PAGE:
New York City Mayor Bill de Blasio was noticeably absent during the blackout that swept much of the citiy’s West Side on Saturday, drawing criticism from many New Yorkers and his fellow city officials.

When the power outage was first reported this weekend, de Blasio was in Waterloo, Iowa, delivering a stump speech in an attempt to gain national recognition for his 2020 campaign bid. When first notified of the blackout, de Blasio told reporters in Iowa that he did not have enough information on whether or not his presence was needed, and therefore was still debating returning to New York City. When it became evident that the events had turned into a crisis and de Blasio decided to leave Iowa, there were no more flights out of the state. The mayor was forced to take a four-hour drive to Chicago and wait until Sunday morning to board a flight heading home. In the meantime, he stayed at a local hotel and gave an interview to CNN at 9 a.m. He finally arrived home 13 hours after power had been restored to the city.

While the city’s mayor was stuck on the campaign trail, other members of NYC’s government stepped in to fill the void. Corey Johnson, the City Council speaker, provided frequent Twitter updates on the state of the blackout. He also attended an emergency government meeting with elected officials such as the city comptroller Scott Stringer, the public advocate Jumaane Williams, and the Manhattan borough president Gale Brewer.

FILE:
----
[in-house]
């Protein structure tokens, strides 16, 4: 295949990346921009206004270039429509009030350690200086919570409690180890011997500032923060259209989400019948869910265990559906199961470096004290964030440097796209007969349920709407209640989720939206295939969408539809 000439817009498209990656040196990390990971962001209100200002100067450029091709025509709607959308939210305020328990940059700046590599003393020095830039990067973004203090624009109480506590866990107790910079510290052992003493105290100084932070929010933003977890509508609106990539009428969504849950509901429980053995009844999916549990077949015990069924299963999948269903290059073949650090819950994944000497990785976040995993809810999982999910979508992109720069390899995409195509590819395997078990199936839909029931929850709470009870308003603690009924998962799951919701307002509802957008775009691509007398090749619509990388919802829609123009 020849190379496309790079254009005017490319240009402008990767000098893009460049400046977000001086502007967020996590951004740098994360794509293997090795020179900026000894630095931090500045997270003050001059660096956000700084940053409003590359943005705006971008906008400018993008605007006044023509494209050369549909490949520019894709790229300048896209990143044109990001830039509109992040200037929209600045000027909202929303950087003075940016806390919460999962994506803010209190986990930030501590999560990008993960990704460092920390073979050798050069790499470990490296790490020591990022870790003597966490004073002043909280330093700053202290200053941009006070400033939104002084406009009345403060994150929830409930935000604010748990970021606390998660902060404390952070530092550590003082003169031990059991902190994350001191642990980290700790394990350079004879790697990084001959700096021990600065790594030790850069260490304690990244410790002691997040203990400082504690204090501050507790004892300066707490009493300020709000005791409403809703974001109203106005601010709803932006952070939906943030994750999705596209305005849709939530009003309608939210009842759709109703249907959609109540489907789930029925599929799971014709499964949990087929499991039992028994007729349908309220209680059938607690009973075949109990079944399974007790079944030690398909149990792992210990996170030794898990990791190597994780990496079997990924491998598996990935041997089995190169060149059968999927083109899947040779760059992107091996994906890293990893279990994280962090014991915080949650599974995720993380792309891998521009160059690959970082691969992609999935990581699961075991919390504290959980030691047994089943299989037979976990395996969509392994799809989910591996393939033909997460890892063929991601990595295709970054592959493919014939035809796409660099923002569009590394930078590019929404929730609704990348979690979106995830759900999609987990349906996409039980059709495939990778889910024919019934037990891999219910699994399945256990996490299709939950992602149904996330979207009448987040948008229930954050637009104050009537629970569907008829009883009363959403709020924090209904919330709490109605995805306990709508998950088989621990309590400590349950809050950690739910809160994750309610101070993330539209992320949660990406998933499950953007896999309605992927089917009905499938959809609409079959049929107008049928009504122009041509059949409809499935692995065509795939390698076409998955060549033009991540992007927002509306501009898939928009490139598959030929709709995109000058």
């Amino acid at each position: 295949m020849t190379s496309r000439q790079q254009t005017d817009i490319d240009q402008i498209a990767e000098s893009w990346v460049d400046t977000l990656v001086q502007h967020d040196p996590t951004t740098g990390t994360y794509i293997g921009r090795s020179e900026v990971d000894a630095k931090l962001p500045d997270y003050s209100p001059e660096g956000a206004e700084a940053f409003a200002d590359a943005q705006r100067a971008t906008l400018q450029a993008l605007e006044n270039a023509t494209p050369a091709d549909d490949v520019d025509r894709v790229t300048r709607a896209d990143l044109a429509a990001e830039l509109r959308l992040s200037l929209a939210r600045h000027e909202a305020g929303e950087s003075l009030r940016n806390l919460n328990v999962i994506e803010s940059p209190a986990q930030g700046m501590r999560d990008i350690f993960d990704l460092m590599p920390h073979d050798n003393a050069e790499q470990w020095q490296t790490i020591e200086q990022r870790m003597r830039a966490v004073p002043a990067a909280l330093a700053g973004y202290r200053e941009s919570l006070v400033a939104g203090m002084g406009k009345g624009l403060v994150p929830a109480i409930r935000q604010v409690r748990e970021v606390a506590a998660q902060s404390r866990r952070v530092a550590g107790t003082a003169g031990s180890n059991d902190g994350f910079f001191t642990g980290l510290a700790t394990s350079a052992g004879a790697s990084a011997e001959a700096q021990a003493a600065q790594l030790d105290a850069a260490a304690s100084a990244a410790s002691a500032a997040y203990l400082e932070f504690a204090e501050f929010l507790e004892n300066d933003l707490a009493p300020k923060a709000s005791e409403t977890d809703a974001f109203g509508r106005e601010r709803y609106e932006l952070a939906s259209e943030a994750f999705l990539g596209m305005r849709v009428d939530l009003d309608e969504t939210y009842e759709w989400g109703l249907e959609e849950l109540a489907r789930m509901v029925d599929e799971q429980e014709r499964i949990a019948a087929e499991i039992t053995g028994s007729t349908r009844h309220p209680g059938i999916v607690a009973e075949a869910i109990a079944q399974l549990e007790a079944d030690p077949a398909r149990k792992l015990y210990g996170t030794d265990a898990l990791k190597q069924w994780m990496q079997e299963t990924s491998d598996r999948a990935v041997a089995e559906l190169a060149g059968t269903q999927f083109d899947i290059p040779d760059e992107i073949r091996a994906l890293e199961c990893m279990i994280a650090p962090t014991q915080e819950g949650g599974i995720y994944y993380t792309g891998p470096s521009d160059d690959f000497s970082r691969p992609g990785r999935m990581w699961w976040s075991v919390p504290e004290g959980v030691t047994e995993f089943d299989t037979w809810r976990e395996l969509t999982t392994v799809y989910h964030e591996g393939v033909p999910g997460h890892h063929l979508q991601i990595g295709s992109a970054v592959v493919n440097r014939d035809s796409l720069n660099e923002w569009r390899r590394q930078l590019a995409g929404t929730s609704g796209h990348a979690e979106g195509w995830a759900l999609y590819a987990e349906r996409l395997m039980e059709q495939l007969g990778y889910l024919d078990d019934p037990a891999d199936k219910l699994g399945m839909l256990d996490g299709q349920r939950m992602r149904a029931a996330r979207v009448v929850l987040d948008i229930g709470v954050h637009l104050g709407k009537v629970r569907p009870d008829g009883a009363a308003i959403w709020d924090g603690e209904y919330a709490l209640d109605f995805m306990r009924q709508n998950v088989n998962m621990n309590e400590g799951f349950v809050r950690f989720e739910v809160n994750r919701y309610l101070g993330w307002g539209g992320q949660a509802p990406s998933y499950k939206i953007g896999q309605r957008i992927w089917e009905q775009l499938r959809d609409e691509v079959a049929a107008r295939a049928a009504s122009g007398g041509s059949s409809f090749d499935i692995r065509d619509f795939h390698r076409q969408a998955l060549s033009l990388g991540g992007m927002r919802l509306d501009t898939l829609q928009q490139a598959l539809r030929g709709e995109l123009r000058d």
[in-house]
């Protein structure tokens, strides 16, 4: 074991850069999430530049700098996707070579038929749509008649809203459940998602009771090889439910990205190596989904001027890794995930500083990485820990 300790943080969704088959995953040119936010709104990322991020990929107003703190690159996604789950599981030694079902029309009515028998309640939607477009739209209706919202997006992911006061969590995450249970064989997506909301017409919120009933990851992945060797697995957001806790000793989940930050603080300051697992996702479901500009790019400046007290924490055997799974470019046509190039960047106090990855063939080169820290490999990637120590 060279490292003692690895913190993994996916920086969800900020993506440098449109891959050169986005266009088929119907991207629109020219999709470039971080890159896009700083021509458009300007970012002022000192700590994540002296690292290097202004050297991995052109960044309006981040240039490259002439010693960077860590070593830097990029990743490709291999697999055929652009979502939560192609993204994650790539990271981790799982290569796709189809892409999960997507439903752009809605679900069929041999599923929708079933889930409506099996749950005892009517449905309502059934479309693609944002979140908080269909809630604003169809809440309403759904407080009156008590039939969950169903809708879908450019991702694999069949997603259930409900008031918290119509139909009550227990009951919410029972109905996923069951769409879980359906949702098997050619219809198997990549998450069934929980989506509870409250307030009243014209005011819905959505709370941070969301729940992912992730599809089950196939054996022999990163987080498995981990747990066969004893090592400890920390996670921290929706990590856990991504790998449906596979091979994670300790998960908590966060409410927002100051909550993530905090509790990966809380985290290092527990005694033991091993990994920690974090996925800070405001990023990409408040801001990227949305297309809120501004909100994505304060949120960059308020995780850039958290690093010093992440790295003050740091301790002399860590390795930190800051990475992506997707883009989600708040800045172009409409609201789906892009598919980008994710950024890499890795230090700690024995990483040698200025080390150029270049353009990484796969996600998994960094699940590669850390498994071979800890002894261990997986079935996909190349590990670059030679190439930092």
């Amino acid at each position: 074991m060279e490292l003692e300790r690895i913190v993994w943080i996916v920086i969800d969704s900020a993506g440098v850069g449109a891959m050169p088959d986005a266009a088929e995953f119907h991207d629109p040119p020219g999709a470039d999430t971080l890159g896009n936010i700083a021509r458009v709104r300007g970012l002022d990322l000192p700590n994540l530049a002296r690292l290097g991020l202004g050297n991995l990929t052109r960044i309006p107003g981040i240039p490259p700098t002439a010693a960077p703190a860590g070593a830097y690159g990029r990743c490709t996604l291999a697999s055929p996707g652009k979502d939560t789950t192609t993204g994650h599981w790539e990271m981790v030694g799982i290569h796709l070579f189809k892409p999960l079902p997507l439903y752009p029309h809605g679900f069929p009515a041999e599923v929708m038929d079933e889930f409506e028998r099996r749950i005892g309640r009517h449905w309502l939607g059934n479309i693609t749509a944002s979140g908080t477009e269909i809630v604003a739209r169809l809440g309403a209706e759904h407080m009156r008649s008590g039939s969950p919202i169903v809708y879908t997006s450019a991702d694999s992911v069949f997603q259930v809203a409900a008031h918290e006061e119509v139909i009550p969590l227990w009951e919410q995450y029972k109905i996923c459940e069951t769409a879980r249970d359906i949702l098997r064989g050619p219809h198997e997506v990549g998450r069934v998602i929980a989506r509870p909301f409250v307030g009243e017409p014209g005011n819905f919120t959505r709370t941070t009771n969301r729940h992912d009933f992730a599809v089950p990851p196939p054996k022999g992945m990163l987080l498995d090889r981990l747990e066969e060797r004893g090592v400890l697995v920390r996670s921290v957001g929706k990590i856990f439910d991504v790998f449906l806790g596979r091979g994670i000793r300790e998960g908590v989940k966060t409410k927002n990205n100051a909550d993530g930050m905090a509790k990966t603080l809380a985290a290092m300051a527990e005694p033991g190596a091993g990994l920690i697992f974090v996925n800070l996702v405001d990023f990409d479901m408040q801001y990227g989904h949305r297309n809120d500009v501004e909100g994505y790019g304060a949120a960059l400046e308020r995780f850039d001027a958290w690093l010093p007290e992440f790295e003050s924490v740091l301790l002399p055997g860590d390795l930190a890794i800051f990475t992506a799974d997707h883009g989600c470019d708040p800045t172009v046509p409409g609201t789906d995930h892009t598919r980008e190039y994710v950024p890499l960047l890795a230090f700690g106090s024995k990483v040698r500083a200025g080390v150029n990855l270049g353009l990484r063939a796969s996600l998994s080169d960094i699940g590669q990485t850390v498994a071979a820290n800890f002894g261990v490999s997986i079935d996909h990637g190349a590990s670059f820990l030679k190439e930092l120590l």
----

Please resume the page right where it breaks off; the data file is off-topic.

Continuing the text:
Gov. Andrew Cuomo deployed 200 state troopers and 50 portable light towers in order to help keep the peace and reduce the tensions often caused by blackouts. He traveled to the city himself and that night was inspecting the power substation thought to be the cause of the blackout.

Noticeably absent from this plethora of officials was the mayor, which rubbed many prominent New Yorkers the wrong way. In an interview with CNN on Sunday, Cuomo said, “Mayors are important. Situations like this come up and you have to be on site, I believe that.”

“I’m governor of New York, I have been for eight years,” he added. “I can count the number of times I leave the state, basically on my fingers.”

“When the mayor walks in the room, he or she is the one in charge,” said Stringer, the city’s comptroller. “It is just better when the guy in charge is in the house.”

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De Blasio defended himself in a news conference in Manhattan on Sunday, saying, “I want people to understand that in this job and any public C.E.O. today, you have to take charge wherever you are and I did that,” referencing his claim that he was in control of the city even when in Iowa. “In terms of the decision, as soon as it became clear that we did not have an immediately resolvable crisis, I started moving.”